Happy Friday all, it’s Kirstin here. My new goal is to spin enough yarn for a small throw. The blanket I made for my friend when her baby was born has worked out to be the perfect length and width for nursing, so I’m going to make another.
Since babies are involved, I’m using only 100% alpaca, not a blend. I’ve started with fiber from White Mountain Diana, an alpaca that belonged to our breeder. I’m spinning this yarn as medium weight, but I’m being careful to preserve the loft (fluffiness) of the yarn. It’s coming out very airy and light!
150 yards down, only…well, a lot more to go.
Aunt Geri here. This is the name of my new scarf creation because of it’s versatility. Are you old enough to remember “tube” socks? This scarf is knit as a tube on a circular needle. It can be worn as a scarf, a belt, a cowl, or a hood. It is loosely knit, so it is 70″ long as a scarf or belt or the circumference can be stretched for a cowl and/or hood. The wider you stretch it, the shorter it is, and as you stretch it lengthwise, it becomes narrow.
It is light as a feather – knit with a fine alpaca lace yarn with a little merino wool and nylon for elasticity and “memory”.
Sunday was warm enough to open our upper barn’s north door. Our view of Castle Rock is always a welcome spring sight. The town we live near is named after the rock you see in the distance.
The alpacas are warm and toasty this time of year, and Dad enjoys nothing more than playing with his water babies. Obviously, Dad’s not the only one who enjoys playing in the water!
We are always aware of the importance of keeping the fleece as clean as possible, and because shearing day is just around the corner, Sunday was the last time for playing water sports until after their hair cuts.
Good morning – it’s Aunt Geri. After marling over a mile of Chimayo yarn, I decided to do some “simple” spinning. The fiber I spun, Cliff House had purchased at the Estes Park Fiber Festival last year. It is from a rose-grey alpaca. I have never spun this color and found it very interesting. Rose-grey is a relatively rare alpaca color – actually it is rare in any species. A horse this color would be called a strawberry roan, a dog would be “brindle”, etc.. It is a creamy grey with reddish-brown hairs – marled by nature to make a beautiful taupe fiber.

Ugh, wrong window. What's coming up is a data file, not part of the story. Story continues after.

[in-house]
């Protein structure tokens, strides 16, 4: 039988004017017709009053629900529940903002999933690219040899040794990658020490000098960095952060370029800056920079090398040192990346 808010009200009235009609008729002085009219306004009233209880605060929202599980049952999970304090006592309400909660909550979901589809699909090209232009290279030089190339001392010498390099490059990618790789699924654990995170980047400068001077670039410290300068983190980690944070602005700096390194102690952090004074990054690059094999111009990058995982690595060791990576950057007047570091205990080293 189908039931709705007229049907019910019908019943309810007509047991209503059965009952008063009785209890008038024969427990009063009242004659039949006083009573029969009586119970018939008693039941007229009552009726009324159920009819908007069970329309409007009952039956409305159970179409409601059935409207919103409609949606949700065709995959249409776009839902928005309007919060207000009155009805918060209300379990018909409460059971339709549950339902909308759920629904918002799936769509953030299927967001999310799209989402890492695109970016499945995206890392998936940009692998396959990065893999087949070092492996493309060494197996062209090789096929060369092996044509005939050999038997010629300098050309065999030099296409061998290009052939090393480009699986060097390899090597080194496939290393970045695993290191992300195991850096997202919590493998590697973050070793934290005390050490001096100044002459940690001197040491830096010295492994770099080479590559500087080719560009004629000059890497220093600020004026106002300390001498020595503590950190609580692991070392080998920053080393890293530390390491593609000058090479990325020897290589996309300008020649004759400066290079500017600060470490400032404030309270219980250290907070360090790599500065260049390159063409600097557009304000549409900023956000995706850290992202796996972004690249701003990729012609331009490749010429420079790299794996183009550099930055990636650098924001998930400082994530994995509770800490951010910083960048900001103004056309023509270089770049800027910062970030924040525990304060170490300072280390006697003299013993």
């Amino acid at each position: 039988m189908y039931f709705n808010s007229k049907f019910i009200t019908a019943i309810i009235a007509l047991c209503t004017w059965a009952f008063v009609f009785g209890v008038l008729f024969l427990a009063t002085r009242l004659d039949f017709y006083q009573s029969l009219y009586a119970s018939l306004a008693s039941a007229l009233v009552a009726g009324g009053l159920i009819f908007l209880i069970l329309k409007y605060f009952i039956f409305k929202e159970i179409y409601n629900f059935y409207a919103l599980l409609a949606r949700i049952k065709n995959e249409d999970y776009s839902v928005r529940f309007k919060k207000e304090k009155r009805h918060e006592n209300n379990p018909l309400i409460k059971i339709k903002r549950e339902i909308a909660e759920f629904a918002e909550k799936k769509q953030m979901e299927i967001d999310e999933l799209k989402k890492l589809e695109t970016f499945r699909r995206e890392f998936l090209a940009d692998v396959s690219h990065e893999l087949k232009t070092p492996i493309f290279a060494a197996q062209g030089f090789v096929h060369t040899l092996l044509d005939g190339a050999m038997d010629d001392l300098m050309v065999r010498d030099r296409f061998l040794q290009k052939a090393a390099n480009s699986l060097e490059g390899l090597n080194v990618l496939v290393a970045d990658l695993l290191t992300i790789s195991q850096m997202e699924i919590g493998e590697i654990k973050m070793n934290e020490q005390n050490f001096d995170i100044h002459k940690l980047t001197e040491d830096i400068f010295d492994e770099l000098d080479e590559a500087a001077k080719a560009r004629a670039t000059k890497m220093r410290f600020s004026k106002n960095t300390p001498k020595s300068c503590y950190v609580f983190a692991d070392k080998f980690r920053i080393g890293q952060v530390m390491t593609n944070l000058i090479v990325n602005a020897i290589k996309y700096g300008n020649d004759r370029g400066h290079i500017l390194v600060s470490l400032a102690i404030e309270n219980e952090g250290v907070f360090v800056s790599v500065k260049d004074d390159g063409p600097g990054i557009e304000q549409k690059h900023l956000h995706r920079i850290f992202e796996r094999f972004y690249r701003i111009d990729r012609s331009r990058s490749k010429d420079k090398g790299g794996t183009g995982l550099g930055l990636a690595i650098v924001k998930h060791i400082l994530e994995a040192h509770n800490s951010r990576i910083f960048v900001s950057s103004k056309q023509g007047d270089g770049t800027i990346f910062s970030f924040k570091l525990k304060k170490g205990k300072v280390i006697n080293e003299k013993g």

This is a very fine fiber so a lot of plucking of vegetation and nebs is required – these fine downy fibers lock onto grass and seeds. I spin very thin singles, which don’t provide a lot of hiding places for foreign objects – but a few pieces always sneak through. I have been spoiled by spinning Cliff House alpaca fiber which has minimal debris – all due to the cleanest barn and pens in the land!! Yes – Jan (“Momma”) had admittedly vacuumed the barn on occasion!
The yarn is a 3-ply sport weight. The fiber has a lot of loft so even these thin plies provide a wonderful grey halo.
Momma and Dad here, with a note about noses. Our Tuscany aka Tuscaninny, has an immune system that’s not quite right. Because of this, he has been unable to get rid of a runny nose. Dr. Balch gave us a prescription, but until it comes in, we have to improvise. We first started using Tri Care first aid cream on our horses, but it works well on our Alpacas too.
The process involves catching him, holding him and then creaming up his muzzle. This is not as easy as it sounds. It’s always a two man project, but if you want pictures it’s a threesome, not including the alpaca.
There’s always a reward for good behavior. A scoop full of Alpaca chews helps the medicine stay on!